“If we can somehow get her back, by the grace of God, what a lift that would be,” coach Kelly Graves said Monday. “But I don’t anticipate it will be this first weekend.”

The sixth-seeded Ducks, who have lost four of their last five games, take on South Dakota on Monday.

CHARLISSE LEGER-WALKER (Washington State)

Leger-Walker led her team to its first NCAA Tournament in 30 years, averaging just under 19 points per game.

The native of New Zealand scored 20 or more points 12 times this season, more than any other player in the league.

“It’s been a great first season, for me personally and for the team,” she said after being named the Pac-12 freshman of the year. “A lot of learning curves and a lot of successes along the way. A lot of history this year as well, and it’s been really cool to be a part of.”

The ninth-seed Cougars face South Florida on Sunday.

CAMERON BRINK (Stanford)

Brink has been a force for the Cardinal in the paint, averaging 10.2 points a game while shooting 58.2% from the field. She’s also blocked 64 shots.

She’s scored 24 points, grabbed 11 rebounds and blocked four shots in the team’s Pac-12 semifinal win over Oregon State, helping the Cardinal to a 14th league title.

“She’s a lot better than she was in November,” coach Tara VanDerveer said. ‘Seh didn’t get a summer to be on campus to train and work out. She learned our offense on Zoom. It took her a while to get the flow of things. She’s doing terrific.”

The top-seeded Cardinal take on Utah Valley on Sunday.

No. 12 Houston blows out USF with huge first-half run

Troy Taormina-USA TODAY Sports
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HOUSTON — Quentin Grimes scored 22 points, all in the first half, to lead No. 12 Houston to a 98-52 win over South Florida on Sunday.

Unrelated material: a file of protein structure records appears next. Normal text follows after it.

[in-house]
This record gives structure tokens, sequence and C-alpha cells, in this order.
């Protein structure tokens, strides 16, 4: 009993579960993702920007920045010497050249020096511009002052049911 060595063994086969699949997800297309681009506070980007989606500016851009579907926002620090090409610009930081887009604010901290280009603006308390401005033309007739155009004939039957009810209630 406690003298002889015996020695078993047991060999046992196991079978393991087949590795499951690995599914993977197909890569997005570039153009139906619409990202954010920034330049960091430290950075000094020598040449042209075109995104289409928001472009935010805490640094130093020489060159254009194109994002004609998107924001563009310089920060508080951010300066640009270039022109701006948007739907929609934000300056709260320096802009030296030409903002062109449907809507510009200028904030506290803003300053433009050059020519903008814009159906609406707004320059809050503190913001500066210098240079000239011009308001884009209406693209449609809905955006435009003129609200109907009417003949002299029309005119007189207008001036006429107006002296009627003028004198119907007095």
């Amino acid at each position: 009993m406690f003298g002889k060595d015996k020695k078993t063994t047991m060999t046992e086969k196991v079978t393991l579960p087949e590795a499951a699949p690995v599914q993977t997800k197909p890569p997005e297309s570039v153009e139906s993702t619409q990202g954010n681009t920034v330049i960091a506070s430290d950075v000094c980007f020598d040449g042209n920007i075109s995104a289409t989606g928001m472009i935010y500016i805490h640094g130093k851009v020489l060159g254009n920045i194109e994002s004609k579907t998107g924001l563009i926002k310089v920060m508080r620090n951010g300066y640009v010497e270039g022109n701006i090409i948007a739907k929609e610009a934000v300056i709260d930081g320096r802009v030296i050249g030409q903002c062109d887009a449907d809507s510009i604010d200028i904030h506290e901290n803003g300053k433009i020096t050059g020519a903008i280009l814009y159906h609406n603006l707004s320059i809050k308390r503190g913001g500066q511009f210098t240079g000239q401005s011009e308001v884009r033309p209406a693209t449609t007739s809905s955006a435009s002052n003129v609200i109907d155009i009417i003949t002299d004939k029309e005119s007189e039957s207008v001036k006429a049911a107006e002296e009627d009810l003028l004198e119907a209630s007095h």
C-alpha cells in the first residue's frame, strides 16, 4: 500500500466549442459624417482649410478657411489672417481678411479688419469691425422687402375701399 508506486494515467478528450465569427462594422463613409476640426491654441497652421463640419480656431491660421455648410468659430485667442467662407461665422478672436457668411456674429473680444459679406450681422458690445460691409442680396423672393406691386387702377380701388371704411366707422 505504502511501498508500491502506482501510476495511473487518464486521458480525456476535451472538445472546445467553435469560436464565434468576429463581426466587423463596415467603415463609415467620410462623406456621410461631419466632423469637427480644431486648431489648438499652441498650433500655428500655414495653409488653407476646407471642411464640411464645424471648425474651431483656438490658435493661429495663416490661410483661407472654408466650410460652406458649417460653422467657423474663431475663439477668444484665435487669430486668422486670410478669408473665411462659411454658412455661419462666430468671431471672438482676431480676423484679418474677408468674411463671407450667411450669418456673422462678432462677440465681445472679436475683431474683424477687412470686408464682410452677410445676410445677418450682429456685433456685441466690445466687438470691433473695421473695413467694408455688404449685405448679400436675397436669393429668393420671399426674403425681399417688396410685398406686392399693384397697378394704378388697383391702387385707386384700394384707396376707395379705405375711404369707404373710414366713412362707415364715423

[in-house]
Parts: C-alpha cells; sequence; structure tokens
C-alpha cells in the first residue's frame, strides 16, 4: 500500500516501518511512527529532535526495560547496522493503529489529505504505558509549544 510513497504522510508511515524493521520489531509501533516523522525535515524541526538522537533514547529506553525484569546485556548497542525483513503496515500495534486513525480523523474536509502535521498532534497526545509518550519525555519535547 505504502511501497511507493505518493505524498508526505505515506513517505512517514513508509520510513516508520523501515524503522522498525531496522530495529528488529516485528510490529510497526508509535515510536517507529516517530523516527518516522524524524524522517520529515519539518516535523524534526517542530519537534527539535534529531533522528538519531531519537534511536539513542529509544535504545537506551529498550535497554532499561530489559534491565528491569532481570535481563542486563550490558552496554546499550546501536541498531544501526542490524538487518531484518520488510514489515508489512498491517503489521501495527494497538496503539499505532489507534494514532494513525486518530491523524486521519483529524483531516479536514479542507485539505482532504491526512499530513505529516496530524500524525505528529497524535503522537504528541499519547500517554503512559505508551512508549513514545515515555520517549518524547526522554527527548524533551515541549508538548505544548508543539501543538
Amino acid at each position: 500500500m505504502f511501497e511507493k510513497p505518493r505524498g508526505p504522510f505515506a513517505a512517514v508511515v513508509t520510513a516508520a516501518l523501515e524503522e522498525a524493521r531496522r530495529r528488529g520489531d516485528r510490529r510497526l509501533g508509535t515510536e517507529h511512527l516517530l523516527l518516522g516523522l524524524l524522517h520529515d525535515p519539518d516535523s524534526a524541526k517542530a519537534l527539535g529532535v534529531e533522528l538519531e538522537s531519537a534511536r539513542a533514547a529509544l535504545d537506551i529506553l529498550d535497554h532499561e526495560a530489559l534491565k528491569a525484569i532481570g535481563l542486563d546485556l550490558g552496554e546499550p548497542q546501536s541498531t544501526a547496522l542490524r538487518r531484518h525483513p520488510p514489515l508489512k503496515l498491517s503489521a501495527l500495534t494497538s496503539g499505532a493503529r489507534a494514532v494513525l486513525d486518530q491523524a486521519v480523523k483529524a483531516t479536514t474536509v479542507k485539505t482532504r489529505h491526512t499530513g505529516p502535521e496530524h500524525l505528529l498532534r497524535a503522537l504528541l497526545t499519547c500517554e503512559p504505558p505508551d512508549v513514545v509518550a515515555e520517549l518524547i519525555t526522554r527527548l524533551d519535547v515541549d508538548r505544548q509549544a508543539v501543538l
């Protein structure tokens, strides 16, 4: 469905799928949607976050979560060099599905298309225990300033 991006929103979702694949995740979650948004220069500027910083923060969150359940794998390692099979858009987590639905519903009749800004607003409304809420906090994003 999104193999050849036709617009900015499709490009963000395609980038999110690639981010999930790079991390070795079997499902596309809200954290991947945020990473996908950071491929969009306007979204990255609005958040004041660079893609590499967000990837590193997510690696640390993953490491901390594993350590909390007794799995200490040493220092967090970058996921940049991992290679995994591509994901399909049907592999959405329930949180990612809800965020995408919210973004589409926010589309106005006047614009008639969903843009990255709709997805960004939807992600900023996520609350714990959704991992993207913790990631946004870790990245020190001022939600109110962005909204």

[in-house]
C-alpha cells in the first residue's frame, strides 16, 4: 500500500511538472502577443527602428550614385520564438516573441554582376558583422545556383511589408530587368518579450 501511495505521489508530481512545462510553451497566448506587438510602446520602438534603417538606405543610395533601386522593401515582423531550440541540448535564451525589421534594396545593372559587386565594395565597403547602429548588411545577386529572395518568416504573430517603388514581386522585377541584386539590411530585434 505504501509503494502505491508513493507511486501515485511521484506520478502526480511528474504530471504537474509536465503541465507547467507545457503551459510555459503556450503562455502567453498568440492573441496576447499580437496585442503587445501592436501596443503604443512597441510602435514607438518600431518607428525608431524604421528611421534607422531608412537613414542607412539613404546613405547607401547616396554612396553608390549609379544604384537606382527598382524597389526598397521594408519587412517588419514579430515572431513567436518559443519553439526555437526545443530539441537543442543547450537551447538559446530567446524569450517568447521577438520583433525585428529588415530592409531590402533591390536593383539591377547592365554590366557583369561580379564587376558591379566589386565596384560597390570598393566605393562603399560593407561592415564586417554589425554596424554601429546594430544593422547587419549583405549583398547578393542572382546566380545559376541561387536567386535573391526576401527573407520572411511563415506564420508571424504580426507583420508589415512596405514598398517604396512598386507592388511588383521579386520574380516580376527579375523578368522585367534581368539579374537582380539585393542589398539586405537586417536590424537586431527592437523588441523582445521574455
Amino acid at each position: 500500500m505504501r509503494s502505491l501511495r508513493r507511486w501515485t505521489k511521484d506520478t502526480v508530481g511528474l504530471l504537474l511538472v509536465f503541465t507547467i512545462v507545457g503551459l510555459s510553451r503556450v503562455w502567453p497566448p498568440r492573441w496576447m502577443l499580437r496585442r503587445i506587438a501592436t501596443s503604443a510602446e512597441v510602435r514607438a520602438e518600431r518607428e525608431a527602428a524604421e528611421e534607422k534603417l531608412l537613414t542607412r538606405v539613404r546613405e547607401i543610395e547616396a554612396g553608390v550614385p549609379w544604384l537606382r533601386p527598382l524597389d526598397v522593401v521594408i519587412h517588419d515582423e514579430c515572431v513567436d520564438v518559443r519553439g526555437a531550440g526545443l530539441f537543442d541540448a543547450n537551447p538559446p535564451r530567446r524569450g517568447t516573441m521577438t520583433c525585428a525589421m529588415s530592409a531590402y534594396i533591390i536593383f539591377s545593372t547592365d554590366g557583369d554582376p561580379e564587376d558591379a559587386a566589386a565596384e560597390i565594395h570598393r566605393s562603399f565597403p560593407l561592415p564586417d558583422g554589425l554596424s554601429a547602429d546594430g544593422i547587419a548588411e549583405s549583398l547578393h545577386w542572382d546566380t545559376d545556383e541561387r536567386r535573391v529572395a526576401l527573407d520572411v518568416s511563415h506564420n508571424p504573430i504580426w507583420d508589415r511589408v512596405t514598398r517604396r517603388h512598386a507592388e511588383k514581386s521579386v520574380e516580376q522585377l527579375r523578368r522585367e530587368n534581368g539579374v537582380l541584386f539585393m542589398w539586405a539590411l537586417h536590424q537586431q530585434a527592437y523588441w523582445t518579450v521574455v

Grimes scored 16 straight points at one point as the Cougars (20-3, 13-3 American Athletic Conference) put the game away with a huge first-half run. The junior guard, who scored 21 of his 33 points in the first half against Western Kentucky on Thursday, finished 8 of 16 from the field and hit 6 of 12 3-pointers.

“When he gets hot like that, it’s really amazing to watch,” Houston guard DeJon Jarreau said. “I just want him to keep shooting because it’s really a show. I enjoy watching it, and the whole team enjoys watching it. Whoever is hot, we try to keep feeding him.”

Jarreau added 16 points, eight rebounds and six assists, and Justin Gorham and Fabian White Jr. had 10 points apiece for Houston, which won its third straight and reached 20 wins for the sixth consecutive season. The Cougars shot 60% and made 15 of 33 3-pointers.

“We’re 20-3, which tells you a little bit about the program,” Houston coach Kelvin Sampson said. “Just the consistency of the program is hard to do. Most people take that for granted because you just assume you’re going to do it because it must be easy. It’s not.”

Houston forced the Bulls (8-10, 4-8) into 15 turnovers and converted those into 22 points.

“Playing defense, we defended well,” Jarreau said. “We made a lot of shots today. Coach Sampson always says that if we make shots and defend well, it will be hard for a team to beat us. With those two things coming together, it doesn’t get any better than that.”

Xavier Castaneda scored 11 points and Caleb Murphy added 10 for USF, which has lost five of six. The Bulls shot 37%.

“You got to make every shot you take against them when you’re open,” USF coach Brian Gregory said. “In that first half, we had some good looks at some 3s, just weren’t able to finish. They took advantage of it.”

The Cougars jumped out to a 54-16 lead with four minutes left in the first half by outscoring USF 47-10, including a 26-0 run. Houston led 56-21 at halftime behind 61% shooting, making 10 of 20 3-pointers.

“Over the last probably two weeks, Houston has started to find their groove on the offensive end,” Gregory said. “Grimes is playing at an extremely high level right now. That has been the next phase for them is to be able to score the basketball, move the basketball and get easy baskets.”

BIG PICTURE

South Florida: The Bulls entered ranked 15th in the NCAA in offensive rebounds, averaging 13.2 per game. They had 13 against Houston but managed only nine second-chance points. … USF has lost 32 straight games against ranked opponents, with its last win in February 2012 over then-No. 19 Louisville.

Houston: The Cougars won their 24th straight at home. … Houston won its ninth straight against the Bulls. … The Cougars committed five turnovers while forcing 11 steals. Houston had 27 assists, held a 36-16 advantage in points in the paint and a 31-1 edge in fast-break points.

“The stat that I’m most proud of today – and this shows you the growth of our team this year – was 27 assists and five turnovers,” Sampson said. “To have 27 assists and five turnovers, the unselfishness and moving the ball and finding the open man and that guy shooting with confidence.”

UP NEXT

South Florida: Hosts Memphis on Tuesday.

Houston: Hosts Memphis on Sunday.